A massive species of fish that used to dominate the Amazon river is quickly dying out in several areas.
A recent study of fishing communities in the state of Amazonas, Brazil found the giant arapaima (air-ah-pie-ma) is already extinct in some parts of the Amazon basin.
The BBC notes, "of the 41 communities researchers studied, arapaima populations were extinct in eight of them."
And the giant fish, which typically weighs in at more than 400 pounds, is rapidly disappearing in other parts of the Amazon.
So what's the reason behind the arapaima's rapid extinction? Scientists have a simple answer: overfishing.
LiveScience quotes a researcher involved in the study, who says the arapaima is just too easy to catch.
"Arapaima spawn on the edges of floodplain forests and come to the surface to breathe every 5 to 15 minutes, when they are easily located and harpooned by fishers using homemade canoes."
And with populations growing and the fishing industry finally reaching Amazon villages, the research says these massive fish don't stand a chance.
See, there were two competing theories the researchers explored: The first is essentially the idea that overfishing can't cause extinction because fishermen have to move on when supply starts dwindling. The second theory is basically the opposite: That fishing can drive a population to extinction.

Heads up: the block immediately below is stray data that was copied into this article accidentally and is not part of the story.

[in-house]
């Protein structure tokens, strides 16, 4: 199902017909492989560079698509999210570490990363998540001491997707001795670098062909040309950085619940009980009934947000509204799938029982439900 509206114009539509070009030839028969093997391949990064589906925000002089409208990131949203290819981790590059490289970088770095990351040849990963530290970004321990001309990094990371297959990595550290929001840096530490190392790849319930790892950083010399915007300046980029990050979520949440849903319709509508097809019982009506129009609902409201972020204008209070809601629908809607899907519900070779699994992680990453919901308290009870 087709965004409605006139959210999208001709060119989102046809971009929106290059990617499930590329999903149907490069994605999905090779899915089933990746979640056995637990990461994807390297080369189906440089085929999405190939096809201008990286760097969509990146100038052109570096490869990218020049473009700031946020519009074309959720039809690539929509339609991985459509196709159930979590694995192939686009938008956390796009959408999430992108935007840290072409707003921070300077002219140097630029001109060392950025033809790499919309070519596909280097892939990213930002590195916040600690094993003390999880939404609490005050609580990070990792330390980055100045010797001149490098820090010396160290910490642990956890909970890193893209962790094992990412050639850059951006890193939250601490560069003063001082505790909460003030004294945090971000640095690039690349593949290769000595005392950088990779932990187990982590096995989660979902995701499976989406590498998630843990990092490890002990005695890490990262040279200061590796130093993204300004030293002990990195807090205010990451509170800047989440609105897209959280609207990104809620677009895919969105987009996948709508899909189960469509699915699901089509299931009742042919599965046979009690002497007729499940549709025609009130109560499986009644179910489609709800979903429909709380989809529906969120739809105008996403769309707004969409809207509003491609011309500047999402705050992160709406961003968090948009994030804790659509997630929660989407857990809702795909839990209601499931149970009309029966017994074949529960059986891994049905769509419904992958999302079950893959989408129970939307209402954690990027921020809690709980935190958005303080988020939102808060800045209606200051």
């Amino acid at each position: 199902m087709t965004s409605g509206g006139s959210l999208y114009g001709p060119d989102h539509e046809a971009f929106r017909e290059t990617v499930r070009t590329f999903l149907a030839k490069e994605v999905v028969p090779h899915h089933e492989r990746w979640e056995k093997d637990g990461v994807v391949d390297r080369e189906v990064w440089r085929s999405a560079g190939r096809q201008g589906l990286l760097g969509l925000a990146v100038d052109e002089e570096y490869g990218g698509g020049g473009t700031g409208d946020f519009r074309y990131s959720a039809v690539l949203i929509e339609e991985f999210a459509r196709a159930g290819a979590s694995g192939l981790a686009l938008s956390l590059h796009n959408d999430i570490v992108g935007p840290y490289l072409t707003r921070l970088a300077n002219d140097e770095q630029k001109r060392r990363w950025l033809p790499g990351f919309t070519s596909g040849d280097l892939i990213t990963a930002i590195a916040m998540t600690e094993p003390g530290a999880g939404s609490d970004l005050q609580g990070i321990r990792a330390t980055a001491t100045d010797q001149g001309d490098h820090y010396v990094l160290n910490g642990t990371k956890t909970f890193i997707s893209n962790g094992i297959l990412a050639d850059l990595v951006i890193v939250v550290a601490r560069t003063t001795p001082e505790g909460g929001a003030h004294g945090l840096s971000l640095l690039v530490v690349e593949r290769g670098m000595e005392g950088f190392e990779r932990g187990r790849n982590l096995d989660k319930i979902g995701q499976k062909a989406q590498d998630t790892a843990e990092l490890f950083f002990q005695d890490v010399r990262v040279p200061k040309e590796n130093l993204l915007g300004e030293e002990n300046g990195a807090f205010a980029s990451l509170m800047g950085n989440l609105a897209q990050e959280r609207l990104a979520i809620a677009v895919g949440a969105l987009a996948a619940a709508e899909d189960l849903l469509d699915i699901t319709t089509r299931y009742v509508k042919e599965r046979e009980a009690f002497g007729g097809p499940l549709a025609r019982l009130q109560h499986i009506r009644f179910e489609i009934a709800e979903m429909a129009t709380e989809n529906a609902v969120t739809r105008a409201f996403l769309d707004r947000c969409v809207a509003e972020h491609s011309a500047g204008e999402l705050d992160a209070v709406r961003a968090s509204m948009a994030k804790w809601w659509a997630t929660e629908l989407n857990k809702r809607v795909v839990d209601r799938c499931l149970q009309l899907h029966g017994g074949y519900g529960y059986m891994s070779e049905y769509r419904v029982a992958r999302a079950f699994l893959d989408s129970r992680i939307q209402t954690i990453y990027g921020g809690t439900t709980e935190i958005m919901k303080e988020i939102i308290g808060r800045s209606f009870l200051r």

One of the study's authors said in a statement, "Bioeconomic thinking has predicted that scarcity would drive up fishing costs, which would increase price and help save depleted species. If that prediction were true, extinctions induced by fishing would not exist, but that is not what has happened."
The arapaima isn't the only aquatic creature in the Amazon to recently fall victim to local fishermen.
Brazil's Fishing and Aquaculture Ministry announced in June it is in the process of outlawing the fishing of a certain breed of catfish to protect the Pink Amazon River Dolphin, whose flesh is often used as bait for the catfish.
But there was also some good news that came out of the arapaima study. In communities where arapaima fishing is regulated, the species is actually doing pretty well, giving scientists hope that the species could be spared.
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